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The debut release from the unique, experimental EFT (Electro Free Trio) is a bold attempt to fuse free improvisation and real-time electronics, drawing on its members experiencesguitarist Ido Bukelman, drummer Ofer Bymel and electronic artist Daniel Davidovskyin the fields of free jazz, rock and noise.
After a slow, hesitant introduction, where the trio sound checks its wide spectrum of sounds, EFT begins to form the dynamics of this live session. Bukelman pushes forward, the trio's most aggressive and versatile player, hitting his electric guitar with heavy, long and sustained lines. Bymel injects busy, fractured pulses, while Davidovsky attempts to fill the sonic gaps with noisy drones. When Davidovsky is left to lead the trio on the abstract "Teething"Bukelman and Bymel supplying only background soundsthe outcome is less convincing.
One of the disc's finest pieces, "Crunch" is a return to the former take-no-prisoners onslaught, with Bukelman in a heavy Jimi Hendrix-ian blues mode and Bymel acting as if the drum set is a machine gun, while Davidovsky fills this busy mix with dense electric storms. The trio shifts mode on the slow "Soul Crump," Bymel and Davidovsky challenging Bukelman's guitar musings while they get heavier and more intense. "Step Your Mind" revolves around Bukelman sustained notes, while Bymel and Davidovsky methodically cut across the guitarist's lines.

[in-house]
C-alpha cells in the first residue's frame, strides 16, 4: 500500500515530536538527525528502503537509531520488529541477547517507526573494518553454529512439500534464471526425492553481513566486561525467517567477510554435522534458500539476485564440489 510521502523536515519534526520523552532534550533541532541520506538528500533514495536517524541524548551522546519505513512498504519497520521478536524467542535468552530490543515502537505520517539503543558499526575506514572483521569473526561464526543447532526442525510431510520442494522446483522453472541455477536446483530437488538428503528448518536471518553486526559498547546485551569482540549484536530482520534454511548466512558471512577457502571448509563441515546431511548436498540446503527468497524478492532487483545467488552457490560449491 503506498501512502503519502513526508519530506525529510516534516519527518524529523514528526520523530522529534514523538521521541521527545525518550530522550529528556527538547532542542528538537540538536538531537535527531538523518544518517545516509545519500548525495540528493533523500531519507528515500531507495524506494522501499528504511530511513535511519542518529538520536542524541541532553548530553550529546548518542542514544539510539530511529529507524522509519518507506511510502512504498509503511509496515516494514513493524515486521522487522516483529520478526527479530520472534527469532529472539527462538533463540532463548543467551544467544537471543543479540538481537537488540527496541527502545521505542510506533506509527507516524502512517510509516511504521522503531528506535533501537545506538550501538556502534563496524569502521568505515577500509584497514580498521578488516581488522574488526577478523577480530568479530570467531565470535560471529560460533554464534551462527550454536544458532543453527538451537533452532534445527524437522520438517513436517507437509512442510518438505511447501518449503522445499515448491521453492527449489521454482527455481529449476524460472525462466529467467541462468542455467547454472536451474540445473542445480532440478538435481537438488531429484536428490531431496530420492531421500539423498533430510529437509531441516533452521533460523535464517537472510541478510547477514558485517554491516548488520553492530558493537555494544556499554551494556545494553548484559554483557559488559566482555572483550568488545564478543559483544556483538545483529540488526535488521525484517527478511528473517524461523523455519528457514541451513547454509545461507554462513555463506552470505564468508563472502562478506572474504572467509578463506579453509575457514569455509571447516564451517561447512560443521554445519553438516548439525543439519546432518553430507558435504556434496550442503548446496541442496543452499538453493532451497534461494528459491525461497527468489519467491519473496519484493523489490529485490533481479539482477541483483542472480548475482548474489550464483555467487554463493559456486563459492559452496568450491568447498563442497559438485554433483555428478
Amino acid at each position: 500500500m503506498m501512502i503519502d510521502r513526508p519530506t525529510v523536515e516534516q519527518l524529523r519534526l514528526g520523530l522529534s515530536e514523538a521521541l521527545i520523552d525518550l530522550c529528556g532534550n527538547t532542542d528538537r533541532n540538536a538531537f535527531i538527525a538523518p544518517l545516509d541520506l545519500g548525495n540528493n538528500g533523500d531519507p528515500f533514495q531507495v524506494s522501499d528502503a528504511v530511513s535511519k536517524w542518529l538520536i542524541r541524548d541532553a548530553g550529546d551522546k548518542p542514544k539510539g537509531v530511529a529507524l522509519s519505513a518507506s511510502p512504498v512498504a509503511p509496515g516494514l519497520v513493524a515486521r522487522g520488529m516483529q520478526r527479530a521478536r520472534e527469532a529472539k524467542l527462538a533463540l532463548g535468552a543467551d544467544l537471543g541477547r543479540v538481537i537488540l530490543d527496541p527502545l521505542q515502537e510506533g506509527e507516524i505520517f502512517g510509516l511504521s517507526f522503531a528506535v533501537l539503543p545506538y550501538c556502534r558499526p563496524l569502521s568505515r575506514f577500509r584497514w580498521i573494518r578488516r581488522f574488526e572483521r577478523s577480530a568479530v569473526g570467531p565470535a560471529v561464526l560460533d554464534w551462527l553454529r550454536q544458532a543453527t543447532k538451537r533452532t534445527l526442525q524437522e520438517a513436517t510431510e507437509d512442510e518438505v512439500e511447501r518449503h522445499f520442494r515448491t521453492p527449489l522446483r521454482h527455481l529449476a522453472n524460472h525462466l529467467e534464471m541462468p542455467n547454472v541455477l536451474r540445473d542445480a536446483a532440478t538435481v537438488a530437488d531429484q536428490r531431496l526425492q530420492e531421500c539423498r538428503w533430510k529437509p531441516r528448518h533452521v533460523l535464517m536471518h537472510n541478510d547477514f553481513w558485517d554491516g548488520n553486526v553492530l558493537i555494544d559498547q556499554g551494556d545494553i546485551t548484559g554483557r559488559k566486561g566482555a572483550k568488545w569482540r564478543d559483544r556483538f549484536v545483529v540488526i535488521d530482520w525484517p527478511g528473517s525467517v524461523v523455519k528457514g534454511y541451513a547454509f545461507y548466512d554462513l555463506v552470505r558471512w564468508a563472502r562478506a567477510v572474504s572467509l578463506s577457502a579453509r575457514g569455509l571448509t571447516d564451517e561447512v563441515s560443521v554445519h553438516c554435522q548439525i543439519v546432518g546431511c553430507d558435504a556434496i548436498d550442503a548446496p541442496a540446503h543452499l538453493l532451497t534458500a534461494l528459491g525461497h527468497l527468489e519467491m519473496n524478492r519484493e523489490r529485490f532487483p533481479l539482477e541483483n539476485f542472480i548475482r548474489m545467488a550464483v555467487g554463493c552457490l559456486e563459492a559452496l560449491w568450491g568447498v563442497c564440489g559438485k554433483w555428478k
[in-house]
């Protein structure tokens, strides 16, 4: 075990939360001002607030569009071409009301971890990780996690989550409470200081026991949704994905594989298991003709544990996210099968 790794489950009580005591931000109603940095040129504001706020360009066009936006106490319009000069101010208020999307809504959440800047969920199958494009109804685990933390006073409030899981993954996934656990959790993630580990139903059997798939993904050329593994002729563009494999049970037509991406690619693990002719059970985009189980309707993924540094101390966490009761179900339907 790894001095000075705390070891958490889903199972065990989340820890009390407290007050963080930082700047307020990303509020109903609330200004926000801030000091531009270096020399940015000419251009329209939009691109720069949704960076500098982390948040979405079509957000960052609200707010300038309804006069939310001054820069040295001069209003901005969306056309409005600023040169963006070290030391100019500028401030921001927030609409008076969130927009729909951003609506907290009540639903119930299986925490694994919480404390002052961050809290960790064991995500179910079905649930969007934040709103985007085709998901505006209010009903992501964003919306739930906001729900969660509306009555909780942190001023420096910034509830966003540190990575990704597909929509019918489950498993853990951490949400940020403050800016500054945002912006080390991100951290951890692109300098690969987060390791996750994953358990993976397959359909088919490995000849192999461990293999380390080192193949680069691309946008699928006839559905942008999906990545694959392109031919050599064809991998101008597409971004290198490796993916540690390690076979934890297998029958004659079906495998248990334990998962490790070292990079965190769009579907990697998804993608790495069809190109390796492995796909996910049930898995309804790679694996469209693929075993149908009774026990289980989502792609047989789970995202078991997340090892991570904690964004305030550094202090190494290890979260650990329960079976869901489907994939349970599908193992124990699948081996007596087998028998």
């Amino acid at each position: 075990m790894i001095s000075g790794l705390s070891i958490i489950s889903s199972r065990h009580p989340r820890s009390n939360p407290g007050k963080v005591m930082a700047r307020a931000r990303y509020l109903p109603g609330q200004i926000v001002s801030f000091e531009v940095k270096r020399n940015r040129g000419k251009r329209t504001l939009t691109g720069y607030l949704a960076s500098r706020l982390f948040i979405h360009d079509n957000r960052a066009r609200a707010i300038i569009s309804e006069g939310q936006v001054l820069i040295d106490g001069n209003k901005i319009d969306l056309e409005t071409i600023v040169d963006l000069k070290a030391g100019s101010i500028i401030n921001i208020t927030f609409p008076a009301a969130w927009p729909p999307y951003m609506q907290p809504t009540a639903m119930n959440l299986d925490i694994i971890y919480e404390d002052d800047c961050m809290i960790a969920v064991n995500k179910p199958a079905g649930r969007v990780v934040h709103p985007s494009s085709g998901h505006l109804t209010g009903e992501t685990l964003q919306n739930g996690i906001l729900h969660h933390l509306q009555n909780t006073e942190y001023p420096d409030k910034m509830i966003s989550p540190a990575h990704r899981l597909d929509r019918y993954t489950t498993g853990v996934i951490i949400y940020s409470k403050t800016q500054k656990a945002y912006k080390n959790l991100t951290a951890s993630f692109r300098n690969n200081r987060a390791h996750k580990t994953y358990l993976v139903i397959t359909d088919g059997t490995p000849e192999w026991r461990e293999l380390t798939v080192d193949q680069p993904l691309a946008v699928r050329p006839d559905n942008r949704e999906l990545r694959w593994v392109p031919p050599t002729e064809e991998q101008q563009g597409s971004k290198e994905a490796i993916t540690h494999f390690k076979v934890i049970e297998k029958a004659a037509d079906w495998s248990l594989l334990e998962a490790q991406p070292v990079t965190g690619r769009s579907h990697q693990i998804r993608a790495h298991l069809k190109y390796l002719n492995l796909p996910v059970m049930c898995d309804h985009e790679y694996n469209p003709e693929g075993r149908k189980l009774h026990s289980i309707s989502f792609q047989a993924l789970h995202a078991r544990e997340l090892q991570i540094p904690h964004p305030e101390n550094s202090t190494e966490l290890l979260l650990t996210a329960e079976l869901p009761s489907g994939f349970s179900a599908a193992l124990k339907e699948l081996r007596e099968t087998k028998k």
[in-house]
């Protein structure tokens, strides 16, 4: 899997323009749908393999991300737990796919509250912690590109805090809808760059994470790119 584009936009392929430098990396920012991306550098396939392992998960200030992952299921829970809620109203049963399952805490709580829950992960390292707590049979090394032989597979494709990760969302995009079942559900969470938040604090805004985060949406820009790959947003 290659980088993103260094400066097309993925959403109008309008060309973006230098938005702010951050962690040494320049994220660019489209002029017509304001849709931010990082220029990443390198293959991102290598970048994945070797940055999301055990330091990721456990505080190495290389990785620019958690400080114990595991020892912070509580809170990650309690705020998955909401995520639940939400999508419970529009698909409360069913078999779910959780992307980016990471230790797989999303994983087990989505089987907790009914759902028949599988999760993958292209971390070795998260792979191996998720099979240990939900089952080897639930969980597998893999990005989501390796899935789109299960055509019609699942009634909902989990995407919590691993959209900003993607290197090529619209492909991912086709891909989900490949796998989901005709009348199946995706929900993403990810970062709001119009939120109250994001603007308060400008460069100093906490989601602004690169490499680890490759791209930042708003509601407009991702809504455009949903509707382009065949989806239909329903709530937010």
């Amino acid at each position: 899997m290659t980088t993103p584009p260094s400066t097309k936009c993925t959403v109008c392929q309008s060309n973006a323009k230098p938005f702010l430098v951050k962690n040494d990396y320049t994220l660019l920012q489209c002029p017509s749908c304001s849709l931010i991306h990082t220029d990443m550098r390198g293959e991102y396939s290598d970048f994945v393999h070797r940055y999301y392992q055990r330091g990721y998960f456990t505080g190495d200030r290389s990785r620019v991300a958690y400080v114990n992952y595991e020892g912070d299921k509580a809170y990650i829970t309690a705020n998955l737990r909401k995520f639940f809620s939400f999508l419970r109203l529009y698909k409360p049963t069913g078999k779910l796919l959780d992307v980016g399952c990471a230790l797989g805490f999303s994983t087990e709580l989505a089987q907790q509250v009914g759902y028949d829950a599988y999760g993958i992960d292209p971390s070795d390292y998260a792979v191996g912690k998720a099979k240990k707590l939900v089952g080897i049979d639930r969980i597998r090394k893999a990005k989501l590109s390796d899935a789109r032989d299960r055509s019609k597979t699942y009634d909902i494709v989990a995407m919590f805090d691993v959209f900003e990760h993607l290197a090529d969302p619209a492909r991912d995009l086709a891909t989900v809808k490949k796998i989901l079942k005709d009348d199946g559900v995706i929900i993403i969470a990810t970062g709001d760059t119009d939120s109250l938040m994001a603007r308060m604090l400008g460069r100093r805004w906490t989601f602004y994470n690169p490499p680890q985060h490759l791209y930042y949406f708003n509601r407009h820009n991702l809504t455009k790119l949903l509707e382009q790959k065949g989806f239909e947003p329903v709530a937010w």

EFT ends its arresting journey with the gentle, almost song-like "Tender Phobic Home," with Bukelman on acoustic guitar.
Track Listing: You Could Be; Teething; Crunch; Soul Cramp; Step Your Mind; Tender Phobic Home.
Personnel: Ido Bukelman: electric guitar, acoustic guitar; Ofer Bymel: drums; Daniel Davidovsky: electronics.
I grew up listening to mainstream '70s rock then ended up on the staff at the college paper at San Diego State, and volunteered to review heavy metal LPs. My second semester, the music editor dropped a Fenton Robinson LP on my desk, Night Flight. You like metal; they play guitar--he plays guitar, the editor told me
I grew up listening to mainstream '70s rock then ended up on the staff at the college paper at San Diego State, and volunteered to review heavy metal LPs. My second semester, the music editor dropped a Fenton Robinson LP on my desk, Night Flight. You like metal; they play guitar--he plays guitar, the editor told me. If we don't run a review, Alligator Records is going to stop servicing us.
Night Flight opened up a whole new world for me--the blues led me, inevitably, to Basie, who led to Duke, who led to Mingus, who led to Miles, who led to ...